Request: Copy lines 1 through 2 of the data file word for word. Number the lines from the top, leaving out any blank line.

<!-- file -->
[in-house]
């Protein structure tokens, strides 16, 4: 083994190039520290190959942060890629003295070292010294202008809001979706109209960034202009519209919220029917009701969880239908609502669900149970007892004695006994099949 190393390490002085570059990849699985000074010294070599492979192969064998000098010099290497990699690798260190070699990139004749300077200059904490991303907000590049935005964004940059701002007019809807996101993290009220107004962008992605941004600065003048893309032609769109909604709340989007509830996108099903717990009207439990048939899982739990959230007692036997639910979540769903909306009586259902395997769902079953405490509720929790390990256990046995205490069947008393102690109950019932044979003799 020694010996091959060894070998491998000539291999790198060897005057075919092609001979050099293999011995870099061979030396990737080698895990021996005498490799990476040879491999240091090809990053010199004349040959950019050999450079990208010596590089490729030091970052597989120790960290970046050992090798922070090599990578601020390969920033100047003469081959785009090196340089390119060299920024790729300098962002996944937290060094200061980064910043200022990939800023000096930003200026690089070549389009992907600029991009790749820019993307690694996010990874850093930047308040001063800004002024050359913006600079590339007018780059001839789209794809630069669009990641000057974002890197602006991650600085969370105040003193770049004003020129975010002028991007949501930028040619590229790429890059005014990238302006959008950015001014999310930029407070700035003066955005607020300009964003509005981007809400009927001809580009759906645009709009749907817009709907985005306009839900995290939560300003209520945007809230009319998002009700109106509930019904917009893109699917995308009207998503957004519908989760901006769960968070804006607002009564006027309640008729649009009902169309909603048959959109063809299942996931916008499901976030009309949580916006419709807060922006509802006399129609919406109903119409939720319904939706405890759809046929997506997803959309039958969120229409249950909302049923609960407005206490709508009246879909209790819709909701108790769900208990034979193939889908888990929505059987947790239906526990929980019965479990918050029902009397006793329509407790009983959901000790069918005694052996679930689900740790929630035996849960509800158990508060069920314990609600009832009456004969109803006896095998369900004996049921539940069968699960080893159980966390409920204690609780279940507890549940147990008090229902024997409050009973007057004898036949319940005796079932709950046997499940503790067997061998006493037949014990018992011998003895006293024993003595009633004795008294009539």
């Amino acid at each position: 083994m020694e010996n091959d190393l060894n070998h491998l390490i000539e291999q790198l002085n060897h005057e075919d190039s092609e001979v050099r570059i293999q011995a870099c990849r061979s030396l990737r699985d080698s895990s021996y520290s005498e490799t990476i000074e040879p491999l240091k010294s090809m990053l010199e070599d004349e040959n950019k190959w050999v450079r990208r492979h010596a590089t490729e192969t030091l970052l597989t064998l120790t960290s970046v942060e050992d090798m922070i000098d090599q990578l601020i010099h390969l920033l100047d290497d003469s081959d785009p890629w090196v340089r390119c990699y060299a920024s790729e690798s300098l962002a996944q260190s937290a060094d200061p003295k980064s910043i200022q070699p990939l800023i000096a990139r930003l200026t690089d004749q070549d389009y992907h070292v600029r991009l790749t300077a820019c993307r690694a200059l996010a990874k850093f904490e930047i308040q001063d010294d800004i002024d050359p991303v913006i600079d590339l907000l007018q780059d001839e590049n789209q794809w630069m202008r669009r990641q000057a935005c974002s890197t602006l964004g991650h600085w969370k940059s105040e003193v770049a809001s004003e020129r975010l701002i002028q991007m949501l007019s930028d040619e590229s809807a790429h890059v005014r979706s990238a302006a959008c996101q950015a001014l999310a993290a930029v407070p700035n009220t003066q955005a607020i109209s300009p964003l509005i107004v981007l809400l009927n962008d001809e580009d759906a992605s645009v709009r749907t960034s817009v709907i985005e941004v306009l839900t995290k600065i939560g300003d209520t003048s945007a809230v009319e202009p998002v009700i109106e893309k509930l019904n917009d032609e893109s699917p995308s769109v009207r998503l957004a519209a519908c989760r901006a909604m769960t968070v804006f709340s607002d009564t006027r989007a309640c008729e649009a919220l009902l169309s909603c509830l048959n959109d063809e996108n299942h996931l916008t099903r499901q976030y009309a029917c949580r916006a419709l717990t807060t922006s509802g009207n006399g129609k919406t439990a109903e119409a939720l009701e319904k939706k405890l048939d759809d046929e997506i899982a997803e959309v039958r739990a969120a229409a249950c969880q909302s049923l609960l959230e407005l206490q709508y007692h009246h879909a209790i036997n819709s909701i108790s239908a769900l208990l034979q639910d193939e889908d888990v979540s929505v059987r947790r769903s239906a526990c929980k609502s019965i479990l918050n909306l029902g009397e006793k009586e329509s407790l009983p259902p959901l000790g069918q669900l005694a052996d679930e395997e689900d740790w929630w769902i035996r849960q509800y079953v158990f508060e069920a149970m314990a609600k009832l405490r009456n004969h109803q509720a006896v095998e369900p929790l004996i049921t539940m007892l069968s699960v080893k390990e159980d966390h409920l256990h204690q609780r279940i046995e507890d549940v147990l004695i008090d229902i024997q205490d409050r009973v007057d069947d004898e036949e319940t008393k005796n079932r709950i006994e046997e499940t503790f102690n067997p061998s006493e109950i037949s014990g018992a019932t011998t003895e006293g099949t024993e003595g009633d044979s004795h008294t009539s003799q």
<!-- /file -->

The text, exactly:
[in-house]
């Protein structure tokens, strides 16, 4: 083994190039520290190959942060890629003295070292010294202008809001979706109209960034202009519209919220029917009701969880239908609502669900149970007892004695006994099949 190393390490002085570059990849699985000074010294070599492979192969064998000098010099290497990699690798260190070699990139004749300077200059904490991303907000590049935005964004940059701002007019809807996101993290009220107004962008992605941004600065003048893309032609769109909604709340989007509830996108099903717990009207439990048939899982739990959230007692036997639910979540769903909306009586259902395997769902079953405490509720929790390990256990046995205490069947008393102690109950019932044979003799 020694010996091959060894070998491998000539291999790198060897005057075919092609001979050099293999011995870099061979030396990737080698895990021996005498490799990476040879491999240091090809990053010199004349040959950019050999450079990208010596590089490729030091970052597989120790960290970046050992090798922070090599990578601020390969920033100047003469081959785009090196340089390119060299920024790729300098962002996944937290060094200061980064910043200022990939800023000096930003200026690089070549389009992907600029991009790749820019993307690694996010990874850093930047308040001063800004002024050359913006600079590339007018780059001839789209794809630069669009990641000057974002890197602006991650600085969370105040003193770049004003020129975010002028991007949501930028040619590229790429890059005014990238302006959008950015001014999310930029407070700035003066955005607020300009964003509005981007809400009927001809580009759906645009709009749907817009709907985005306009839900995290939560300003209520945007809230009319998002009700109106509930019904917009893109699917995308009207998503957004519908989760901006769960968070804006607002009564006027309640008729649009009902169309909603048959959109063809299942996931916008499901976030009309949580916006419709807060922006509802006399129609919406109903119409939720319904939706405890759809046929997506997803959309039958969120229409249950909302049923609960407005206490709508009246879909209790819709909701108790769900208990034979193939889908888990929505059987947790239906526990929980019965479990918050029902009397006793329509407790009983959901000790069918005694052996679930689900740790929630035996849960509800158990508060069920314990609600009832009456004969109803006896095998369900004996049921539940069968699960080893159980966390409920204690609780279940507890549940147990008090229902024997409050009973007057004898036949319940005796079932709950046997499940503790067997061998006493037949014990018992011998003895006293024993003595009633004795008294009539």